The change should have been a serious problem, as CarolAnn had only an overflight permit for the country. But in a mere two hours, her team was able to secure a landing permit and the early stop proved to be little more than an unexpected detour. Onward they pushed to the Cape Verde islands off the African coast and then over the Atlantic in the final leg. Aided by the best tail winds of the journey, the Mooney raced toward Florida, its pilots trying to beat an approaching cold front.
“Based on the forecast, it looked like we were going to make it,” CarolAnn says. “We knew we had three hours to spare, and coming up Florida, we had super tail-winds.”
On the morning of December 11, the Mooney broke through the low clouds and touched down in Orlando. The flight’s official speed was 185.6 km/h, more than double Classen’s record.
Throughout the aviation community and beyond, CarolAnn’s feat was lauded. Claude Meunier, co-founder of Earthrounders, an international community of pilots who have circumnavigated the globe in light aircraft, believes the flight “will be remembered for a very long time.”
“The important thing here is they were not just doing it to gain fame or personal gratification, but to gather money to cure a terrible disease,” Claude says. “Their flight shows their professionalism, endurance, [and] courage.”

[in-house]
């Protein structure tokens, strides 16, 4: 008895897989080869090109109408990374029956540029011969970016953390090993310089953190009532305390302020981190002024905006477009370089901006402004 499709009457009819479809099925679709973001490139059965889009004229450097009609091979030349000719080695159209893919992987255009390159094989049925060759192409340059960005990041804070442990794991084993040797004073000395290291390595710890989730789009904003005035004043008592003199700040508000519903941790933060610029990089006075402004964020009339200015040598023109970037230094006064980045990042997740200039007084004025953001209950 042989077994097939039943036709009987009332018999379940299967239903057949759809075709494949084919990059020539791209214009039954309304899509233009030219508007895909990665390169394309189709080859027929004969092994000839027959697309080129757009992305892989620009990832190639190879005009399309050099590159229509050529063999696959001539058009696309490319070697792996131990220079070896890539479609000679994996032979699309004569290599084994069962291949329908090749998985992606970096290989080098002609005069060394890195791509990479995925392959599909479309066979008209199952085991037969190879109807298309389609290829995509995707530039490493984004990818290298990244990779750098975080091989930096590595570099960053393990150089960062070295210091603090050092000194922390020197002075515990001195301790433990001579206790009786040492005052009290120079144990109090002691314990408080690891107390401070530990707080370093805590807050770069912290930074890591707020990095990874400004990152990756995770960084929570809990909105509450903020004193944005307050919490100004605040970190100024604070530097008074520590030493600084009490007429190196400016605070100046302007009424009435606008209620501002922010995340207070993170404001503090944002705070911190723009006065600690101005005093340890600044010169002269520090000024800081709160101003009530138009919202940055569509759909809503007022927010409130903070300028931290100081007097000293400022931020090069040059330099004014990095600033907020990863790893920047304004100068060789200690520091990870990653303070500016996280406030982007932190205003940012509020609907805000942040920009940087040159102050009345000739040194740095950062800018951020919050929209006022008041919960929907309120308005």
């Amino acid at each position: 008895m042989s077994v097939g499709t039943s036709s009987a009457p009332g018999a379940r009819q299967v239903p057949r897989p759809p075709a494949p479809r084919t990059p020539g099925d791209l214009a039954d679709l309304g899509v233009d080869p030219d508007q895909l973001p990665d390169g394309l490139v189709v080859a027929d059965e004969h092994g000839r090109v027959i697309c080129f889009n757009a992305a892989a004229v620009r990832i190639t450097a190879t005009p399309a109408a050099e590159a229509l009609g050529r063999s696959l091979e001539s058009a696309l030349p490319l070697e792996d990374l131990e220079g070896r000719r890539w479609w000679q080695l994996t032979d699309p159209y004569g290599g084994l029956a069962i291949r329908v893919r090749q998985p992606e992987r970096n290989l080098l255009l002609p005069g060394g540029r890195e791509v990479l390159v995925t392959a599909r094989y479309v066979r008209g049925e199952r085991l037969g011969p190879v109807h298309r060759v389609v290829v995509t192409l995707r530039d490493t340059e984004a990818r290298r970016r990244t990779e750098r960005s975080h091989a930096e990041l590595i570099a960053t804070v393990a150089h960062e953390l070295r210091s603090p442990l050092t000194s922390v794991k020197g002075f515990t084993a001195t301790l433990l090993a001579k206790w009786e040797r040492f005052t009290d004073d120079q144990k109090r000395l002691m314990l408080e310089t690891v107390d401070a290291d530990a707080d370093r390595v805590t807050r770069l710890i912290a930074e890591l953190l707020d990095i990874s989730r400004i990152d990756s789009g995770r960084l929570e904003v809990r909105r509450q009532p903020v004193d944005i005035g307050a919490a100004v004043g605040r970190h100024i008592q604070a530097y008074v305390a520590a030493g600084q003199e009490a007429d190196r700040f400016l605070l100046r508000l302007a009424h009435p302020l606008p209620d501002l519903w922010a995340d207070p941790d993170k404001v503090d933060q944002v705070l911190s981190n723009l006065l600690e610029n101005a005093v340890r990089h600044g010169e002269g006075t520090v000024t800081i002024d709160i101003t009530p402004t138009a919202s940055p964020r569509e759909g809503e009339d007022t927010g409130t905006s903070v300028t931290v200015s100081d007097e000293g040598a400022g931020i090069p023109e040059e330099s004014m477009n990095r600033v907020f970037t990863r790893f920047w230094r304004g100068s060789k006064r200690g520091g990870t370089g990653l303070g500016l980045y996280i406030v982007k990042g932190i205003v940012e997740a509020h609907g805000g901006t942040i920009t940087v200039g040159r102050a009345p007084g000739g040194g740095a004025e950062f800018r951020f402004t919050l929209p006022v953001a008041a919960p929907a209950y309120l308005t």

At a special Fédération Aéronautique Internationale ceremony in March in Arlington, Virginia, CarolAnn and her co-pilot were awarded their official world record certificates. As thrilled as she is with her accomplishment, though, CarolAnn admits there are no plans for another world flight.
“Not me,” she says with a laugh. “This is the only one I wanted.”
Her mission now is to continue giving public presentations about the flight and reach her goal of $1 million for ALS TDI. So far, she has received $184,000 in donations. As for the reflections on her accomplishment, CarolAnn is content to leave them to other pilots, like Claude.
“Ever since man first took to the skies just over a century ago,” he remarks, “only 270 pilots have achieved this feat in light aircraft. What they have achieved may not be repeated for a long time.”